What are sex toys made of? Body safety is a critical design feature of sex toys. They shouldn’t leak contaminants, or cause chemical burns or irritation and their designs should avoid porous materials that absorb body fluids (hard to clean!). Unfortunately, many sex toys don’t reach that goal. Canada and the US don’t regulate sex toy safety, let alone their environmental impact. That leaves it up to the consumer with limited information and options to choose their toys. Medical-grade silicone is widely regarded as the safest sex toy material. It’s made by superheating quartz sand to produce a flexible rubber. Pure silicone is body-safe since it’s nonreactive to heat and most other chemicals. But it can take centuries to break down in landfills. Plastics like PVC are another popular choice since they’re often cheaper than silicone. But they’re petroleum-based, meaning they’re made with fossil fuels (not sexy).

PVC plastic toys are also often softened for flexibility and comfort with phthalates — a class of chemicals banned in most children’s toys but for some reason allowed in sex toys. Phthalates are endocrine disruptors that can harm hormonal and reproductive health and leak into waterways to accumulate in ecosystems. Bioplastics on the other hand are synthesized from starch, cellulose and other compounds extracted from plant matter. They derive flexibility from plasticizers like glycerol. Bioplastics like those used for a sex toy can break down eventually under the right conditions. But, this specific type of bioplastic is hard and durable enough that its cornstarch component shouldn’t dissolve while you’re using it. Of course, the most biodegradable sex toy is using none at all and going at it with your hand — but a future without vibrators or dildos, even if it’s an eco-friendly one, isn’t a world many of us want to live in.

Making the grade Dr. Love-Ese Chile is a circular economy specialist who did her PhD in chemistry at UBC in biodegradable polymers. In an email to The Ubyssey, she said it’s a good sign that bioplastics are on the sex toy industry radar. “These days it is hard to figure out the correct pathway to lower the impact of products and I commend any company taking steps to improve the overall sustainability of their products,” she wrote. “However there are complexities and challenges with using any new material which need to be considered before marketing new products.” According to Chile, most commercial composting facilities can only handle food and garden waste, not bioplastics. The microbes that break down bioplastics need specific conditions to thrive. Otherwise, the materials might not break down fully, instead releasing methane and contaminants. “Although many compostable bioplastics are derived from plant sources, this particular product is not accepted into compost operations,” wrote Chile. “You can probably imagine what someone working at the compost facility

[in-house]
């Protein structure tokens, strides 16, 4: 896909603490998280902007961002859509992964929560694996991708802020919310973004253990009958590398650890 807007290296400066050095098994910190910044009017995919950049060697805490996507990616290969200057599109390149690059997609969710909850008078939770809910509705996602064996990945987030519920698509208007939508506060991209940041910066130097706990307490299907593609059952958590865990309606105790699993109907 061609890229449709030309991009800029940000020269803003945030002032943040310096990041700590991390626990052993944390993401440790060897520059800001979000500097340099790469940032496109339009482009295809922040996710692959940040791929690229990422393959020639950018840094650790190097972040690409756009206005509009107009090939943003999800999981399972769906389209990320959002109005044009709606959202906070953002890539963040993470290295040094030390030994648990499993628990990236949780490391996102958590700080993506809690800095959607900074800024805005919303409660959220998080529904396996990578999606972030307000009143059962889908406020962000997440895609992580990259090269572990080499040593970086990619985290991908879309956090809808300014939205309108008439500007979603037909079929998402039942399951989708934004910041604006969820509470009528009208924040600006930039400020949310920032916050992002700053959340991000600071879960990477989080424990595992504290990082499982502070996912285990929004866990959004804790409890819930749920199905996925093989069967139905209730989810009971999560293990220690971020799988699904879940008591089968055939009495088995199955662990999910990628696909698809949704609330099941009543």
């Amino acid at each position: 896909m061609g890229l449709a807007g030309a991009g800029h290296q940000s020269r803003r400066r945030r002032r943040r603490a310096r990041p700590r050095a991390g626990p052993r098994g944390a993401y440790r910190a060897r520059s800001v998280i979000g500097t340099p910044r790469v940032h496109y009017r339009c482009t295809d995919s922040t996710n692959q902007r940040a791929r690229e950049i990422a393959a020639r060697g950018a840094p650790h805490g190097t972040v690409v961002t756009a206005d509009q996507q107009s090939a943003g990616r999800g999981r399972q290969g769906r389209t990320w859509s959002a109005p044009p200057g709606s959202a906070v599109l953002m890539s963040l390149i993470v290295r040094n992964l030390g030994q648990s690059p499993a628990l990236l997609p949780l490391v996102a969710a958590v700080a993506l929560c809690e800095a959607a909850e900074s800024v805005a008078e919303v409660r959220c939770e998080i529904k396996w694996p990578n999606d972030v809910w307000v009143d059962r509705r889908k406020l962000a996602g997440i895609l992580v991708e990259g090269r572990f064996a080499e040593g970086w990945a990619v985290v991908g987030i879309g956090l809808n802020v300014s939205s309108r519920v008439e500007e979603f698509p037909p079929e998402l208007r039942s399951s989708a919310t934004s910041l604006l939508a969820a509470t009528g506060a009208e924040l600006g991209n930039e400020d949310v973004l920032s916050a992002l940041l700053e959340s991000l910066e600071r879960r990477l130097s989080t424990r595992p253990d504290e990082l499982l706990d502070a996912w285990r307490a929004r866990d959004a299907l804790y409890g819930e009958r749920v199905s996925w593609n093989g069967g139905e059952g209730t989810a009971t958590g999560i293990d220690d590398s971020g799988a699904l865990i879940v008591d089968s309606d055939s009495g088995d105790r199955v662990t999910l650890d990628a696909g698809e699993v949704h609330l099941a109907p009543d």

might think seeing a vibrator in the incoming stream…” Since sex toys have usually been up close and personal with bodily fluids, they’re technically a biohazard — so many recycling facilities in North America won’t accept them. More likely, most bioplastic vibrators like the Eco Bullet end up in the same place as their counterparts: the landfill. But without comprehensive life cycle analysis we can’t say for sure, and Gaia, the company that produces the Eco Bullet, did not respond to a request for comment.

What goes around comes around According to a 2022 Vancouver is Awesome article, the only way to recycle sex toys in Vancouver is to ship them to Toronto, where the Come As You Are Co-operative has an in-house recycling program (which is currently on hiatus). Even though it takes more than putting a Gaia Blush vibrator in the green bin to get it to biodegrade, it’s not their fault the infrastructure to compost sex toys doesn’t exist yet. Beyond greening individual products and letting consumers vote with their dollars, what could a sustainable and circular sex toy economy look like? It might look like scaling up local bioplastics composting facilities, as well as e-waste recycling. Seriously regulating sex toy producers to protect both user health and end-oflife environmental safety is also long overdue. In the meantime, when shopping for a sustainable vibrator, experts recommend prioritizing high-quality products that’ll last — which usually means pure silicone. But, if you’re interested in giving bioplastics a whirl, the Gaia Eco Blush is a relatively affordable option, priced at $17 for the Eco Bullet and $34 for the larger Eco Caress at the Wellness Centre. The choice is in your hands. Hopefully one day, in a world that prioritizes sustainability, safety and pleasure, the options can be better.


The Ubyssey’s purity test STELLA GRIFFIN & OLIVIA VOS Move over Rice Purity Test. It’s UBC’s time to shine. Check off all the activities (wink, wink) that apply to you. 1.

Lost your virginity at UBC


Made out with someone on the Pit dance floor


Hooked up with someone you met at the Pit


Successfully flirted for free drinks


Unsuccessfully flirted for free drinks


Hooked up with a person in a frat


Hooked up with a person in a sorority


Hooked up with an entire frat lineage


Been banned from a frat for hooking up with an entire frat lineage

10. Grinded on someone while “Low” by Flo Rida played at the venue of your choice 11. Smashed in the frat attic (iykyk) 12. Kissed more than five people at one frat party 13. Kicked your roommate out to get freaky 14. Got kicked out by your roommate so they could get freaky 15. Had a full make-out sesh with your crush while your roommate was across the room 16. Photobombed your friends’ Instagram photos with a make-out sesh 17. Smashed your roommate (historians will say they